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'[EE]: A printing conundrum'
2001\11\07@160746 by David VanHorn

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(I forgot the tag..)
This is a generic question.

I'm trying to wrap my head around thermal line printing, and I'm not seeing
my way through the main printing operation.

In order to print, I have to load the head with data, fire six print
pulses, and step the motor.
If I didn't care about speed, I would simply do this all in sequence, and
be done with it.

However, I do.

So:

I can load the head during the burn time, which is nice.

My conundrum comes down to how to resolve the situation where the sum of
the burn times may exceed the normal time between motor steps.

Normally, I can complete all six burn pulses in less time than a motor
step, so the obvious method would be to use a timer as a lockout, saying
"you can't step the motor till I expire".
In fact, it's very tempting to run the motor on a timer interrupt.

However, as the temperature and battery voltage drops, the burn time
increases, and I may not be able to complete all six burns before the timer
expires.

The first order solution seems to be to step the motor when burn is
completed and timer expires, but that seems to have a problem too.  If the
motor is accelerated to some value, and I hit a "thick patch", then I'm
likely to show down significantly, and the motor may not be able to track
the change in speed. Also, on the other side, I may come out of a "thick
patch" and need to accelerate rapidly.

Additionally, I have to compensate for residual heat in the printing
elements, so I have to alter the burn time dynamically, in response to the
printed data as well.

The problem seems deceptively simple at first, but the more I look at it,
the more interesting it gets.


Has anyone on the list worked through this before?
Am I walking into a deep hole here?
:)
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2001\11\08@094019 by Peter L. Peres

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I haven't done anything like this but the books suggest that you invest in
a better motor driver that can support your maximum required acceleration
rate and implement some sort of pulse accumulator or other suitable device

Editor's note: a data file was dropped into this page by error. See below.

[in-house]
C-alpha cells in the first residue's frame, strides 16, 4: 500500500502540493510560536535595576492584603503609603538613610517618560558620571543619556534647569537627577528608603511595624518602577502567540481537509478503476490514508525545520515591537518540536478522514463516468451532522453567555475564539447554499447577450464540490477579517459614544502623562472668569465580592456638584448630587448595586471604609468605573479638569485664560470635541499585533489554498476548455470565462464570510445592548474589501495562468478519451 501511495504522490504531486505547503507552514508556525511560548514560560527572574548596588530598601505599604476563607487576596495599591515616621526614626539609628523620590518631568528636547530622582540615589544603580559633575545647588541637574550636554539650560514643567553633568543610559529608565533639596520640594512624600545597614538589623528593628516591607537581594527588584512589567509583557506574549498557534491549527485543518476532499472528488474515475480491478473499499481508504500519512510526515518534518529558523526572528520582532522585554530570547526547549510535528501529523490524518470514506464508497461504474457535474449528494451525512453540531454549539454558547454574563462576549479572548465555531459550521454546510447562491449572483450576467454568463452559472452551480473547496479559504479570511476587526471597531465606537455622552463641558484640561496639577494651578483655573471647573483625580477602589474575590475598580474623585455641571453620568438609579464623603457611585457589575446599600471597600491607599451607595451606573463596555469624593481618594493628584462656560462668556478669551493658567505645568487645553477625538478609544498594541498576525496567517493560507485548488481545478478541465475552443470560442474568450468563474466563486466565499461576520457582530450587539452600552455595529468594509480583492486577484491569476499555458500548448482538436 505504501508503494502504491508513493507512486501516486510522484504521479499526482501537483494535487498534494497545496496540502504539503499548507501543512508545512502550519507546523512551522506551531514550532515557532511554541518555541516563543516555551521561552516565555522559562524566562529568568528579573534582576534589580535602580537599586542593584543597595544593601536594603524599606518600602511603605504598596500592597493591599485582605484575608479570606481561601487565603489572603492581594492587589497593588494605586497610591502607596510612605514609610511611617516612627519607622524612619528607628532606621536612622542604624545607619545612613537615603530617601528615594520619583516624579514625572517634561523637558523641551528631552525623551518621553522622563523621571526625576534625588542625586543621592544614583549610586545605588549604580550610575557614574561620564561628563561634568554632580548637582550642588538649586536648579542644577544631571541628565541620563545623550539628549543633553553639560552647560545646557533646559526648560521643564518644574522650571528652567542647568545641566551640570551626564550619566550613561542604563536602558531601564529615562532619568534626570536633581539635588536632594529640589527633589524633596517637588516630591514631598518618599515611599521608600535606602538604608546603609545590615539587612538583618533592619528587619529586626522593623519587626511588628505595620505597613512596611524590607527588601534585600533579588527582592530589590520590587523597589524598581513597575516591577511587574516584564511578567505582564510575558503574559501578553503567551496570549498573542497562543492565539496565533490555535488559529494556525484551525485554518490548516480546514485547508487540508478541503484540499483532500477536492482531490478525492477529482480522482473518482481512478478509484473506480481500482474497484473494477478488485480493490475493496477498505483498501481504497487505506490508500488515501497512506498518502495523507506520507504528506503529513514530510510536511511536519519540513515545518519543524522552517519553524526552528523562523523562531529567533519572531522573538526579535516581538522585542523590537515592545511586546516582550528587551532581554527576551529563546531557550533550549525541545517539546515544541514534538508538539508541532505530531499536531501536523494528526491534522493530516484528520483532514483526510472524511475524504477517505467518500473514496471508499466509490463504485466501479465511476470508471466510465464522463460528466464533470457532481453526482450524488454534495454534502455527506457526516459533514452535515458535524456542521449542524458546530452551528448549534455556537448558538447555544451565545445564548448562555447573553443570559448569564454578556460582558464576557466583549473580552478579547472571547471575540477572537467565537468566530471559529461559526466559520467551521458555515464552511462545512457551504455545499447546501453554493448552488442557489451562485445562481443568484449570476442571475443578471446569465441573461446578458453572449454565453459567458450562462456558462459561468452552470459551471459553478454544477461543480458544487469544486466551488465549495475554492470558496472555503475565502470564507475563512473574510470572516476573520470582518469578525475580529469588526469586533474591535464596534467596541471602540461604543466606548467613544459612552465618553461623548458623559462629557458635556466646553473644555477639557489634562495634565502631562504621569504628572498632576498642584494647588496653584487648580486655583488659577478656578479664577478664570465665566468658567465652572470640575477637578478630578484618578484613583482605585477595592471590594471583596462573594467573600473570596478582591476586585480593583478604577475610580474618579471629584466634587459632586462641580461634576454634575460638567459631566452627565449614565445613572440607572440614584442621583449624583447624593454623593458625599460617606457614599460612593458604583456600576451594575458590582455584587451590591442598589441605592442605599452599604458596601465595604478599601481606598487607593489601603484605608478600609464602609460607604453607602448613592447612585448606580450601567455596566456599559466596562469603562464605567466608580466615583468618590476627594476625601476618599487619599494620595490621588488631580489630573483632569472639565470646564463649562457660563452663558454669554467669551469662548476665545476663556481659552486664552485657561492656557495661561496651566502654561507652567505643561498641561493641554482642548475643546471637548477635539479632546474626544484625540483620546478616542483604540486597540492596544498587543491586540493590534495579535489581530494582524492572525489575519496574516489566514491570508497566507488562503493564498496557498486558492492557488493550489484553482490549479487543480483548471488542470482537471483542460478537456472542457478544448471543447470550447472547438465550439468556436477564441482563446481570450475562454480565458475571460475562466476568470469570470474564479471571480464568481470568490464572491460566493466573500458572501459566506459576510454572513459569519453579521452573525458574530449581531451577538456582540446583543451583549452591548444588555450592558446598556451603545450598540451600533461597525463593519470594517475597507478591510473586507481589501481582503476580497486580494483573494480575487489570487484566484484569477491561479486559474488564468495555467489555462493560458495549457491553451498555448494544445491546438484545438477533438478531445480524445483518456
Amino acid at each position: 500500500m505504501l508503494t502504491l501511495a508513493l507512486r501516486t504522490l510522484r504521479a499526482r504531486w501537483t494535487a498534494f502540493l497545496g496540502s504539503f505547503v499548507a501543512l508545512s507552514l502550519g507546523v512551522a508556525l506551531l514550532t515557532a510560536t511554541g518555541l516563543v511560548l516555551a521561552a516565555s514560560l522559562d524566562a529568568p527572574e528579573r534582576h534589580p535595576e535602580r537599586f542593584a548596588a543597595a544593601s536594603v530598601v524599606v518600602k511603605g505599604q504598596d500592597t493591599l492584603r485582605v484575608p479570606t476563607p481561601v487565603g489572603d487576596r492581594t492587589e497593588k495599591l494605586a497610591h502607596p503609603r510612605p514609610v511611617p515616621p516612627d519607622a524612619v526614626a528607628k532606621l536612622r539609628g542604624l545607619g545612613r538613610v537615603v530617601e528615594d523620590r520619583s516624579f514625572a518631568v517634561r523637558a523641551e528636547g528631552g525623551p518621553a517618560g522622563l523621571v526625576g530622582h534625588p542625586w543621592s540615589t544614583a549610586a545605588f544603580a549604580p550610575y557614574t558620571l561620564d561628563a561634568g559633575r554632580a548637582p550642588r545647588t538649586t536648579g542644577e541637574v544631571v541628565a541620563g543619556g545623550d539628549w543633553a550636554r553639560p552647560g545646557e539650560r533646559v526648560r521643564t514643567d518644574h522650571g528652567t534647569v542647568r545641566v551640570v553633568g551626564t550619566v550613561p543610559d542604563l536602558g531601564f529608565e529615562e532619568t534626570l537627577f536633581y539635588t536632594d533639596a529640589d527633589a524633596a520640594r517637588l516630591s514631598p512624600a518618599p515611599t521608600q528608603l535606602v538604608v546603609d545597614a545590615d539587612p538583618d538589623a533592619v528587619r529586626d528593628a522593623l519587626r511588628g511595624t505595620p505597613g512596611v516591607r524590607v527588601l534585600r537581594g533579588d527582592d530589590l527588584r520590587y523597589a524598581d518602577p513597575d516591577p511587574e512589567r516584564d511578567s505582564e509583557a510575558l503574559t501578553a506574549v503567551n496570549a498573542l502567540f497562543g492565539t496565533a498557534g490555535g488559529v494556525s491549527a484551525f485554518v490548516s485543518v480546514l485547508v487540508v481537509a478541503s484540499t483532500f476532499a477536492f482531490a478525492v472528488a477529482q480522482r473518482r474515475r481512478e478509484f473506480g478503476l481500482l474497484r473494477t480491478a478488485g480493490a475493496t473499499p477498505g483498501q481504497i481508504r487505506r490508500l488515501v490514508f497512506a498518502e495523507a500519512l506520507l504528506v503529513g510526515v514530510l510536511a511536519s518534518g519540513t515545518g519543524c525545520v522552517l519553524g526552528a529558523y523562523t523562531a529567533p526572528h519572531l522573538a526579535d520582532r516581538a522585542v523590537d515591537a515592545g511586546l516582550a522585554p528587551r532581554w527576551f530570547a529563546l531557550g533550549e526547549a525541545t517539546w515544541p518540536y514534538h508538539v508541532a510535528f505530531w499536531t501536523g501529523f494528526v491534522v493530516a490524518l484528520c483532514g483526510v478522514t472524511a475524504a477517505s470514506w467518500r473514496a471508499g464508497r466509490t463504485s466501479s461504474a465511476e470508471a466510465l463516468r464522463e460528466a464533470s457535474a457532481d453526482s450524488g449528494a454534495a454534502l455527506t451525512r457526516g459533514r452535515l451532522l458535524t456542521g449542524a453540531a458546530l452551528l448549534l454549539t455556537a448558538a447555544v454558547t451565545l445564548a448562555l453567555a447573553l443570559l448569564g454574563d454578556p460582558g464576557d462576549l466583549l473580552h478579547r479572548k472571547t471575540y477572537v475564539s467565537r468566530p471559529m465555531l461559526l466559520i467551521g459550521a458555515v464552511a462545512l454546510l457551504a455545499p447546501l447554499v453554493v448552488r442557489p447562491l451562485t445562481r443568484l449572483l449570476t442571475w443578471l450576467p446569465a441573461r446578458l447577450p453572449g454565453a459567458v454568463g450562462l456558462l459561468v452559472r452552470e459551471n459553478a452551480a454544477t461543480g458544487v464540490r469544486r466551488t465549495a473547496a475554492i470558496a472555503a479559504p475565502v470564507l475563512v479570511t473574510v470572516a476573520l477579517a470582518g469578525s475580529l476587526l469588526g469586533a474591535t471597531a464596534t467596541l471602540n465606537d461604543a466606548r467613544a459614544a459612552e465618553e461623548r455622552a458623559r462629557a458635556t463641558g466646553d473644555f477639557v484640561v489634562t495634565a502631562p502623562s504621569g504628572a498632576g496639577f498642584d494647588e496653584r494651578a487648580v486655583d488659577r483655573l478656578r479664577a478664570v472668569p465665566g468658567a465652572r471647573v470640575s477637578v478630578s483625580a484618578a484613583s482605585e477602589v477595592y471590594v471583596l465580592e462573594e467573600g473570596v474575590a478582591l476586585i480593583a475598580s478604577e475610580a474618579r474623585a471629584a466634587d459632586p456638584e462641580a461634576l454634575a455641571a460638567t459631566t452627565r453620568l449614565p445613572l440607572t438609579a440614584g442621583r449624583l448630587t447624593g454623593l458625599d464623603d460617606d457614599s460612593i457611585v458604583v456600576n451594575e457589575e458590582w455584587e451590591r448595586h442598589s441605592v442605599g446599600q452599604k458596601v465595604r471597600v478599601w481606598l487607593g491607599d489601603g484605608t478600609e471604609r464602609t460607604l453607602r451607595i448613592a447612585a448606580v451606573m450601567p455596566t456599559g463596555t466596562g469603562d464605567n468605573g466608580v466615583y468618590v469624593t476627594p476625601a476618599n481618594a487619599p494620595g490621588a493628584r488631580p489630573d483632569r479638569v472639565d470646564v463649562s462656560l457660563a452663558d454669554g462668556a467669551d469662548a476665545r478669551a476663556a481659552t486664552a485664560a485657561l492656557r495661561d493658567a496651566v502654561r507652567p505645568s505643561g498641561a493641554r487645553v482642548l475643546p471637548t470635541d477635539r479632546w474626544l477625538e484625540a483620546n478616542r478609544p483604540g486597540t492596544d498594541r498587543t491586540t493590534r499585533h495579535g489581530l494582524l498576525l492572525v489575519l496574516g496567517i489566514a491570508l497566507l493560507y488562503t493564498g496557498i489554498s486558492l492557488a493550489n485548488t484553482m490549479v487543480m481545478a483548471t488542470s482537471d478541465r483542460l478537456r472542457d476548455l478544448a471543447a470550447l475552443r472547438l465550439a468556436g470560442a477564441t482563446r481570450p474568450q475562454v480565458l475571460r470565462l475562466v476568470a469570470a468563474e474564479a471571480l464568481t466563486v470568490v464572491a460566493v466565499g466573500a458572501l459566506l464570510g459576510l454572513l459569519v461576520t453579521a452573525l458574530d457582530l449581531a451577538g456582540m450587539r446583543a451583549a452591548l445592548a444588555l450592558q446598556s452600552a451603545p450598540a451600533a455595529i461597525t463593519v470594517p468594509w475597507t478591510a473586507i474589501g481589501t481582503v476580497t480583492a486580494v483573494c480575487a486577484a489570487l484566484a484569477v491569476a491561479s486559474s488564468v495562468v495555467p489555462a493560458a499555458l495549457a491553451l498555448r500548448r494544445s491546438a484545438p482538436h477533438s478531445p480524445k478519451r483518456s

to detect when the next motor pulse is due (by adding burn times and
breaks and taking its inverse scaled somehow I suppose - that would give
some form of suitable inverse coupling between motor pulses and burn
times). You will probaby need to implement a good servo algoruthm to keep
the dot columns aligned though. How fast are you trying to print ? Burning
paper ? ;-) (Dave Fahrenheit 450 ?)

$0.02

Peter

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2001\11\08@134747 by steve

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> Has anyone on the list worked through this before?

Yes but it was long long ago and my memory grows weak. One
thing that I do recall is that if you are using a micro that has ports
that can be configured as an external memory bus at reset, don't
forget to consider a watchdog situation. This lesson was learnt at a
product demo in front of the company top brass - thermal printer
with rubber roller can make much smoke.

> Am I walking into a deep hole here?

I was thinking mountains and mole hills. As long as you are within
the pull-in torque range of the stepper motor, you don't need to
worry about acceleration/deceleration - a step is a step.
It would suprise me if the printer manufacturer expects you to run
outside the pull-in range.

It is usual for a thermal printer to slow down when printing large
solid areas. There's not much you can do about thermal delays.
I don't remember the actual numbers, but I do recall having the
discussion about looking ahead. In the case of text, there isn't
much to be gained as each dotline has a similar number of dots
and dot/gap ratio. If you are driving lots of dots for graphics, then
the thermal constraints slow the printing down anyway, so you
have little to gain from looking ahead.


Steve.

======================================================
Steve Baldwin                Electronic Product Design
TLA Microsystems Ltd         Microcontroller Specialists
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======================================================

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